Maps of petroleum system elements were used to evaluate spatial variabilityin source rock character. A map of mostly transgressive facies in the ShublikFormation (Fig. 2) delineates areas that may contain highest organic content,based on published relations between transgressive facies and total organiccarbon (TOC) in the formation (Hulm, 1999; Robison and Dawson, 2001; Peters etal., 2006; Kelly et al., 2007). The Shublik is absent owing to non-depositionat Pt. Barrow and transgressive facies in the formation thicken basinward in aradial pattern, reaching maximum values greater than 200 ft in northeastern andwestern NPRA (Fig. 2). East of NPRA, the Shublik thins depositionally towardsPrudhoe Bay, and is truncated completely farther east beneath the LowerCretaceous unconformity (Fig. 2). In northcentral NPRA, Shublik transgressivefacies are not only relatively thin (less than 100 ft) but also containgenerally low organic carbon content (Fig. 2) and low values of interpretedoriginal hydrogen index (Peters et al., 2006). Both the TOC content (Fig. 2)and interpreted original hydrogen index (HI) increase abruptly in the vicinityof Teshekpuk Lake in northeastern NPRA, and both parameters are relatively higheastward to the Shublik truncation edge beneath the eastern North Slope(Peterset al., 2006). We infer that the best oil potential in the Shublik occurswithin the shale-oil AU (defined by thermal maturity) from Teshekpuk Lakeeastward (Fig. 2). We infer good gas potential in the Shublik in the shale-gasAU across much of the North Slope (Fig. 2).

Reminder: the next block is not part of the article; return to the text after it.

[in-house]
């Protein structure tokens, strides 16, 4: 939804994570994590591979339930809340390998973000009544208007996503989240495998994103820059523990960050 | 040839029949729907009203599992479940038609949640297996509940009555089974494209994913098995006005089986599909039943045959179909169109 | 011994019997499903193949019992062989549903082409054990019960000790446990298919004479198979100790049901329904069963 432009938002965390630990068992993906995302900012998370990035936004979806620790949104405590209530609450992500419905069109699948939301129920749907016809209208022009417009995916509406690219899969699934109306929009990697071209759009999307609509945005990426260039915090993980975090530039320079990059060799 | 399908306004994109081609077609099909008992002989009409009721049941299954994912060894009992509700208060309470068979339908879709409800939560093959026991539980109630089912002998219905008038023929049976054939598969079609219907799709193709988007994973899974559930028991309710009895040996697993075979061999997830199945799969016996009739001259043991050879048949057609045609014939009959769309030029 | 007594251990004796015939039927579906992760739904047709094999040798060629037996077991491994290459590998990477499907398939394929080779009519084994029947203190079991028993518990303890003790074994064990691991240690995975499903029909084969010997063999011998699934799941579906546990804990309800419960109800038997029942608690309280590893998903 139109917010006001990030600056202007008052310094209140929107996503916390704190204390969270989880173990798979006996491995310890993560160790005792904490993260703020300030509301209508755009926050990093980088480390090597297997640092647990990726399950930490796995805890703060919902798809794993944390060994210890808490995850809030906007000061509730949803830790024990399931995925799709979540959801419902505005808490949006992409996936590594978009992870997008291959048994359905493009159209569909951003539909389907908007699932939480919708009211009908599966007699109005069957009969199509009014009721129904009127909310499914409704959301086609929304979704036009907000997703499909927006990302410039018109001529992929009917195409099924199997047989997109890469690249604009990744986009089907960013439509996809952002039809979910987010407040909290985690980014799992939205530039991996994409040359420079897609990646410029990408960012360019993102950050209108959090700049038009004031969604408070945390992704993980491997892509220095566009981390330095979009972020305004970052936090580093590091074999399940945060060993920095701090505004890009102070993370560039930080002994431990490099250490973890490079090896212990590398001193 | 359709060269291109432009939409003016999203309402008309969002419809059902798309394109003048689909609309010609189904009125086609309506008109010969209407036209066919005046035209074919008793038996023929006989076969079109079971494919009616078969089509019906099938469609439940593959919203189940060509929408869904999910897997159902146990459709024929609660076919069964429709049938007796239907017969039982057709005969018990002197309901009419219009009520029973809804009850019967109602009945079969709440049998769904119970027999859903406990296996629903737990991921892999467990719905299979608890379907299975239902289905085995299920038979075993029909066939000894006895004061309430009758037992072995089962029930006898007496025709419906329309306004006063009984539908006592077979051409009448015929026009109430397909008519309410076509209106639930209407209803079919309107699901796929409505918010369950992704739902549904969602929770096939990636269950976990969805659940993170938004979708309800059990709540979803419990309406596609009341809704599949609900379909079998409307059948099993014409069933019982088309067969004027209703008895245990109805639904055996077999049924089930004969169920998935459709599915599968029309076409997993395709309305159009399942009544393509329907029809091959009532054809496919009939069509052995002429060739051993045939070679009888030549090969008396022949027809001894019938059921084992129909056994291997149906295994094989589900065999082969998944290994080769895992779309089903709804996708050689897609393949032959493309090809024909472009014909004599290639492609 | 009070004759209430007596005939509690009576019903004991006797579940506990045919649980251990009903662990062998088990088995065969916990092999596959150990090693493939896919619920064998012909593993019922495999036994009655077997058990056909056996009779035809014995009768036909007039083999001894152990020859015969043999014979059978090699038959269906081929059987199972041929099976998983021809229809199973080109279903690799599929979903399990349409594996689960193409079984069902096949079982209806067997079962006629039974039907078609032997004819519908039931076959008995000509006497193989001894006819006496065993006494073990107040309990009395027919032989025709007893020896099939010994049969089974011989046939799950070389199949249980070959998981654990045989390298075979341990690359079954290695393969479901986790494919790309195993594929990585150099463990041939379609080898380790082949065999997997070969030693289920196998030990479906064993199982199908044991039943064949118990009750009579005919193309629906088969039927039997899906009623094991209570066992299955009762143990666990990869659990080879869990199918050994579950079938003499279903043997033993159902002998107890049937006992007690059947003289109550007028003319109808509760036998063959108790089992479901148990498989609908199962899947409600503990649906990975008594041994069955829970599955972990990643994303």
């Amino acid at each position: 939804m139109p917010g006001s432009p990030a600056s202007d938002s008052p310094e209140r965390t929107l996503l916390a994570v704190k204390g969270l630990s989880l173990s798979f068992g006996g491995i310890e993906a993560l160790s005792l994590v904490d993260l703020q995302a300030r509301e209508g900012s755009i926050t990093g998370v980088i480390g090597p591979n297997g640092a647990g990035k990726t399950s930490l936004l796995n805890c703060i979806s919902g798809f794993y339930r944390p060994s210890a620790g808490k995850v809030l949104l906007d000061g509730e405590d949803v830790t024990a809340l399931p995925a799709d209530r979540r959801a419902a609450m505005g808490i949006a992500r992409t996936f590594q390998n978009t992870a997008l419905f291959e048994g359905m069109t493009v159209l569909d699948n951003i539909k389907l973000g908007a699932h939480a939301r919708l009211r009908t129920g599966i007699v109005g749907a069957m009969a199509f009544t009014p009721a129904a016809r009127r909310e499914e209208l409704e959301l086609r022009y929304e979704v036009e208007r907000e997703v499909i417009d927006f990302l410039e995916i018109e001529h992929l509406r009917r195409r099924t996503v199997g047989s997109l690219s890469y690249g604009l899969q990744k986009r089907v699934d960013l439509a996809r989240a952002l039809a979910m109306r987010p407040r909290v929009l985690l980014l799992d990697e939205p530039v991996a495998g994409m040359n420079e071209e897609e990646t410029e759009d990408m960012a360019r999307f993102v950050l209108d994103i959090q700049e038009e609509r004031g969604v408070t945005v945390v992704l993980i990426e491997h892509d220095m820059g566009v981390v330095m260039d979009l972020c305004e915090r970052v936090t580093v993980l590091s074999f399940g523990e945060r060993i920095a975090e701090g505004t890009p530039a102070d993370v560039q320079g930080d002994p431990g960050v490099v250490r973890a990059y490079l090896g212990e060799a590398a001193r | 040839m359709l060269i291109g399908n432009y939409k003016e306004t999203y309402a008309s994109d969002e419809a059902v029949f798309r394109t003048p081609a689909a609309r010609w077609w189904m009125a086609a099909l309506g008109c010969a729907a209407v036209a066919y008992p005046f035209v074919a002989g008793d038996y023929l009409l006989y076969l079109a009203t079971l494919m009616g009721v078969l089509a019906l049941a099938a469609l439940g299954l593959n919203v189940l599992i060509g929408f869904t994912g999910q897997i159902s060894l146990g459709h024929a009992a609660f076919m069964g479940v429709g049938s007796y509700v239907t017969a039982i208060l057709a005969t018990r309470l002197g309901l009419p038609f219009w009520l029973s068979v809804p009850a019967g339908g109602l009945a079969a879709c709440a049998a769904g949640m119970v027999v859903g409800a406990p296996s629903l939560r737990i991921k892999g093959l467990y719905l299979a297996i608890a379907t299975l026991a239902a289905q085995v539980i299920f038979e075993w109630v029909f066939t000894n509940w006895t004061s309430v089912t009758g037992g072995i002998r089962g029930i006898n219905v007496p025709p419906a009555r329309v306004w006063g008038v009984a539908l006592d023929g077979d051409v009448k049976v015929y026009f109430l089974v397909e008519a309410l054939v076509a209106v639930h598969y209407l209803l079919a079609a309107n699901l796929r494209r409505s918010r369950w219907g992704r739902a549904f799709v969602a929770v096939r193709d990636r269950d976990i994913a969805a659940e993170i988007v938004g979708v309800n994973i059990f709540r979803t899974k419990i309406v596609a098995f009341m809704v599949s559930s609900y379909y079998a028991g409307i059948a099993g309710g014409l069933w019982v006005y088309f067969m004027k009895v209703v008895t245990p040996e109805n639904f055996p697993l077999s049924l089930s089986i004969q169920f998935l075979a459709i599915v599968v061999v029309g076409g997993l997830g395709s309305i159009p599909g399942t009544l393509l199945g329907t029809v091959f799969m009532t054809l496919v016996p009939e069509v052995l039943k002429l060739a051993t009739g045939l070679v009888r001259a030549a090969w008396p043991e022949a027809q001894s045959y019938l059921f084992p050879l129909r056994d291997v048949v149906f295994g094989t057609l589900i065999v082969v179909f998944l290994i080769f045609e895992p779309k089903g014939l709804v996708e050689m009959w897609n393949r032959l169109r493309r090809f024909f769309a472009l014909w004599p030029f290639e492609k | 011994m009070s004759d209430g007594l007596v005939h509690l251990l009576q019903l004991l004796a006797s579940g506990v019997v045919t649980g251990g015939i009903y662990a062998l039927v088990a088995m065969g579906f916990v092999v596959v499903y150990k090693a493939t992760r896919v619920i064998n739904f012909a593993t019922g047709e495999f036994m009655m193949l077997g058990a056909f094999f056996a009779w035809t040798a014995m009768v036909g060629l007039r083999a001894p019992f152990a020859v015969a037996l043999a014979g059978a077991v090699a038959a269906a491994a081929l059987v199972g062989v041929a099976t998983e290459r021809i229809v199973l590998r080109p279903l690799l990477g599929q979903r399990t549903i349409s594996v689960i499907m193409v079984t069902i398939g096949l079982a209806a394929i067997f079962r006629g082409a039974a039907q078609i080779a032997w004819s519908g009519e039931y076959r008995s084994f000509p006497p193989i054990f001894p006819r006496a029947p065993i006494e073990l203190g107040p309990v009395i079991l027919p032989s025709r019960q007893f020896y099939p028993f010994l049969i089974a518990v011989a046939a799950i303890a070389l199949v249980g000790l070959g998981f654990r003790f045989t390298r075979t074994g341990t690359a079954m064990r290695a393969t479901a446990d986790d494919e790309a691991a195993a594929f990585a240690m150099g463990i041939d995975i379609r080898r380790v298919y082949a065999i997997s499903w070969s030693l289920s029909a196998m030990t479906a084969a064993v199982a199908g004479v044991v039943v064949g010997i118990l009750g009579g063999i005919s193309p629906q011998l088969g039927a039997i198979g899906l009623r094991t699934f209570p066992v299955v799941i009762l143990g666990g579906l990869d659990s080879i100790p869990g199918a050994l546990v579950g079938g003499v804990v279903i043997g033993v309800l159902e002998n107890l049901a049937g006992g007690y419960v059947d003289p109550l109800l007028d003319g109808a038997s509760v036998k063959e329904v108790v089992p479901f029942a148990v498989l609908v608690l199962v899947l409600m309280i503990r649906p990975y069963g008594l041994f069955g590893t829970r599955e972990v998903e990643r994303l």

The Kingak Shale is divided into three map areas (Fig. 3) on the basis ofseismic and well-log character (Houseknecht and Bird, 2004). A broad area innorth-central NPRA contains a series of progradational shelf sequences, withinwhich Kingak source-rock facies are mostly limited to thin transgressivedeposits characterized by low values of TOC and HI. To the east and southeast,shelf deposits are absent and the lower Kingak comprises basinal condensedshale that has higher values of TOC and HI (Houseknecht and Bird, 2004; Peterset al., 2006). The Kingak is poorly known beneath the southwestern North Slopebecause of an absence of well penetrations (Fig. 3). We infer that the best oiland gas potential in the Kingak occurs within the shale-oil and shale-gas AUs,respectively, and basinward from the shelf sequences in north-central NPRA(Fig. 3). However, the paucity of brittle facies in the lower Kingak Shale maylimit its reservoir quality everywhere.